How to Use Sponsors for Event Entertainment
For anyone planning an event, finding as many ways as possible to minimize costs is top of mind. Hosting events single-handedly can be disastrously expensive for any organization, especially if you’re hosting a corporate event or if it’s before ticket sales come in to help begin recouping costs.
However, using sponsors for your event is a good way to meet your expenses head on. While there are some types of events that can use sponsors for just about anything, others like smaller association events or corporate events can have a harder time. Even though they are less likely to work with sponsors in general, bringing one on for entertainment has a low enough barrier to be accessible for just about everyone.
If your event has fewer sponsorship needs or opportunities — Sponsored event entertainment is a great way to include something a little more outside the box, without blowing your budget. Click To Tweet
That said, as with any other sponsor relationship you have, choosing one that’s right for you and your audience is key.
Which is why we’re diving in to explore how you can choose the right entertainment for your event and pair it with a sponsor eager to work with you.
Finding the right type of entertainment
It’s no surprise that including some kind of entertainment is essential for every event. It gives your attendees time to relax and switch gears while also being able to network and mingle.
However, the type of entertainment you choose will depend on the style of event that you’re hosting.
For corporate events, adhering to your company’s style and values will be important for continuing to set the right tone throughout the event. While it may seem obvious, choosing entertainment that aligns with your audience cannot be overstated. The entertainment that happens during your event can set the tone and picking the wrong type can have lasting ramifications.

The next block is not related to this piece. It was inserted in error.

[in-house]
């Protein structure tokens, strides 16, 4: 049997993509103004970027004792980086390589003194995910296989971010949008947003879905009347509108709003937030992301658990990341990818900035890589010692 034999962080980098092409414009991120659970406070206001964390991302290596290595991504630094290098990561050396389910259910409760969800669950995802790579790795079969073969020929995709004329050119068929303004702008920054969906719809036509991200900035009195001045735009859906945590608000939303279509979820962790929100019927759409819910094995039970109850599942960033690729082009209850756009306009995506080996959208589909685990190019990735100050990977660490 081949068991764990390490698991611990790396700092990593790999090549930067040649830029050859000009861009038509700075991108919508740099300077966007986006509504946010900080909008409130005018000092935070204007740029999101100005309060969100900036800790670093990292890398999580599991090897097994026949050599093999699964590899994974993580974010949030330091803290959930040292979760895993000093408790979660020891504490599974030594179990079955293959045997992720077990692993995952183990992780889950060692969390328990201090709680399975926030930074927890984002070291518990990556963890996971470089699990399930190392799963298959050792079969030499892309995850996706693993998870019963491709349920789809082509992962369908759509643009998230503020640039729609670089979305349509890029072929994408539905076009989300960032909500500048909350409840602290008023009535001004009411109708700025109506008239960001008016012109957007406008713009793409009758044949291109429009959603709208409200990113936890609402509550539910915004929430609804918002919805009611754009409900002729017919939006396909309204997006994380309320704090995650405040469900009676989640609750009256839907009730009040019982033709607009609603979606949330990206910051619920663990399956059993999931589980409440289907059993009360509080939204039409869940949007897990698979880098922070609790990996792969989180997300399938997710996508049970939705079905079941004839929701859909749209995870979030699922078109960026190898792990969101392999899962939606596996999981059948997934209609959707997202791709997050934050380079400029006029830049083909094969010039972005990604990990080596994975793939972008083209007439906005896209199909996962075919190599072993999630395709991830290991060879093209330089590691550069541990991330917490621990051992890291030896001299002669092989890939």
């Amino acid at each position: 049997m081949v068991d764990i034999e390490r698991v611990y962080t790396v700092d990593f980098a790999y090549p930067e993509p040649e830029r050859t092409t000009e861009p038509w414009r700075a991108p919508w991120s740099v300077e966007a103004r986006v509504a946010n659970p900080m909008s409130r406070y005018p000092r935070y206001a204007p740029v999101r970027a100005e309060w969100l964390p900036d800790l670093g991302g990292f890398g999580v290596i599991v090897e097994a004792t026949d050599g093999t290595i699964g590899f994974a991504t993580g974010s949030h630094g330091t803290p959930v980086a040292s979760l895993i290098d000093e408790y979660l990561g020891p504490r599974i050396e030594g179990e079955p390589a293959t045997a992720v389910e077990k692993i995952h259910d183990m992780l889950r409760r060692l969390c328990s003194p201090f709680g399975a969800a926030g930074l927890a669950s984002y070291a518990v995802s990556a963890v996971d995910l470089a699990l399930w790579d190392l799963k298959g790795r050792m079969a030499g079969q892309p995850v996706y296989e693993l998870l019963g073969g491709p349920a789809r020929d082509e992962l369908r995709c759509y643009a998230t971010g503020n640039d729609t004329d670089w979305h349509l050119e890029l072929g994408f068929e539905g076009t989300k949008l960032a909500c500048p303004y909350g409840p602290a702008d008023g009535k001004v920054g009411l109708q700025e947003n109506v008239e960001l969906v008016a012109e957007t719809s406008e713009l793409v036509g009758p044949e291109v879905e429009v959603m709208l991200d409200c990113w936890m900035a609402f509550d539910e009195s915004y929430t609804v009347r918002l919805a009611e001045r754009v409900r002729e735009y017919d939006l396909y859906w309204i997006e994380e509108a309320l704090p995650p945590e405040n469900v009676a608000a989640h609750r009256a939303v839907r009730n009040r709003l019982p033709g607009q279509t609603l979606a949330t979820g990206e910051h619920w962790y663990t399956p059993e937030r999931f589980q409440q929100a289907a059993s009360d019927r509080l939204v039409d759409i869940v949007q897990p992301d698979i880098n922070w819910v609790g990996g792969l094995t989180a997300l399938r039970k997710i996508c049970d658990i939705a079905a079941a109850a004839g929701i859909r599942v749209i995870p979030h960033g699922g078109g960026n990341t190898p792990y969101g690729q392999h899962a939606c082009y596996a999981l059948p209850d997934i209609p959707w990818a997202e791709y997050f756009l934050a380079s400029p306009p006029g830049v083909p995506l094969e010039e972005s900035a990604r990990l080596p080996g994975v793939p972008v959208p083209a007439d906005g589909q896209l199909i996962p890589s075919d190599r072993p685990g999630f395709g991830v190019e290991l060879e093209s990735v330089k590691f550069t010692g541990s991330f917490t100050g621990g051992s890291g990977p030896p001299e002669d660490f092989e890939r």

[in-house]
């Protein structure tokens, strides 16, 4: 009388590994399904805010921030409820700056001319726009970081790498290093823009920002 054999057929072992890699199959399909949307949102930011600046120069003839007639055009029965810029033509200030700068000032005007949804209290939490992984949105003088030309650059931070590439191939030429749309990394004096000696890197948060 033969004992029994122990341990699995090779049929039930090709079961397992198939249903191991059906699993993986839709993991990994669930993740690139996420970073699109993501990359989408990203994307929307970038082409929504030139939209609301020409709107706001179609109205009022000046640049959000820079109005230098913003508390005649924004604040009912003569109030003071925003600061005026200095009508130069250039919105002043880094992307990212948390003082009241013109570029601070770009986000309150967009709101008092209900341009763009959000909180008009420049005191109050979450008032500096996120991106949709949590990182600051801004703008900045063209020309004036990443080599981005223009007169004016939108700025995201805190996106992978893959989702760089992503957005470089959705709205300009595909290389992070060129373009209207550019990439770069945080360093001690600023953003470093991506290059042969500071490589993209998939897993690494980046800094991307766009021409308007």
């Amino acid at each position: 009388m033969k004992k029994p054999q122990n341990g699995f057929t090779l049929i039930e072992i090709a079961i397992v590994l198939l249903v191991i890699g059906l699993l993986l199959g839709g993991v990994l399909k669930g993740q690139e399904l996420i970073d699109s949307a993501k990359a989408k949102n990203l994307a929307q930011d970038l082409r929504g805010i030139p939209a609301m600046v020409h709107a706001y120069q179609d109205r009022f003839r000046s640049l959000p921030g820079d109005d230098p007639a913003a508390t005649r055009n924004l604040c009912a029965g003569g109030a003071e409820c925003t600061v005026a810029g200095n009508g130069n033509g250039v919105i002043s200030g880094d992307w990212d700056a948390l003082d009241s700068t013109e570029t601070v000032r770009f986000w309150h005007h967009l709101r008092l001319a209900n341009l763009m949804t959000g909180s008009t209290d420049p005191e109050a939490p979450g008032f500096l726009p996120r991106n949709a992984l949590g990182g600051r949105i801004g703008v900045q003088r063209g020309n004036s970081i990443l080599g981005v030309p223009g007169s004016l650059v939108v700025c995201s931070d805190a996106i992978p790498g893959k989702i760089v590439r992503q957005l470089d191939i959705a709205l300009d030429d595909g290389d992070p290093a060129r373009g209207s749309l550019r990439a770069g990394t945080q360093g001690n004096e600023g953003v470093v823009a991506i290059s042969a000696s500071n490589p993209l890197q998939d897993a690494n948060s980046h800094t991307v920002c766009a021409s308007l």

For example, hosting entertainment that includes drinking, like an after party, may not be as appropriate as it would be for association events. Or inversely, having a comedian at a scientific conference might set the right tone.
To ensure that you’re picking the right type of entertainment for you event, keep your audience front and center in your mind. What are their age ranges? Their social demographic? Are they largely strangers? Or will there be groups of people who know one another?
Choosing the Right Sponsor
Once you know the kind of entertainment you’d like to have at your event, you can begin searching for the right sponsor.
If you don’t want to ask from a monetary investment from your sponsors, you can look for companies or businesses that are providing the entertainment you’d like to offer as a service. For example, a local radio station might agree to sponsor a DJ station, or a local photographer could sponsor the photo booth.
Another important consideration is that you try to find sponsors whose brand has similar values as your audience (i.e. your audience could include potential customers for them). This will make it easier to develop strong reasons for why potential sponsors should work with you and your event.
Developing Your Ask
Once you’ve narrowed down some key sponsors that will be right for your event and the kind of entertainment you’d like to provide, it’s time to develop your ask.
But before you can set out and ask a company to participate, it’s important to remember that forming sponsor relationships is like any other. Just as you want to expand your reach and influence, so do your sponsors.
Therefore, before approaching a potential sponsor, you’ll want to put together a well-developed pitch or ‘ask’ stating exactly what you’d like your sponsors to provide and what they’ll receive in return.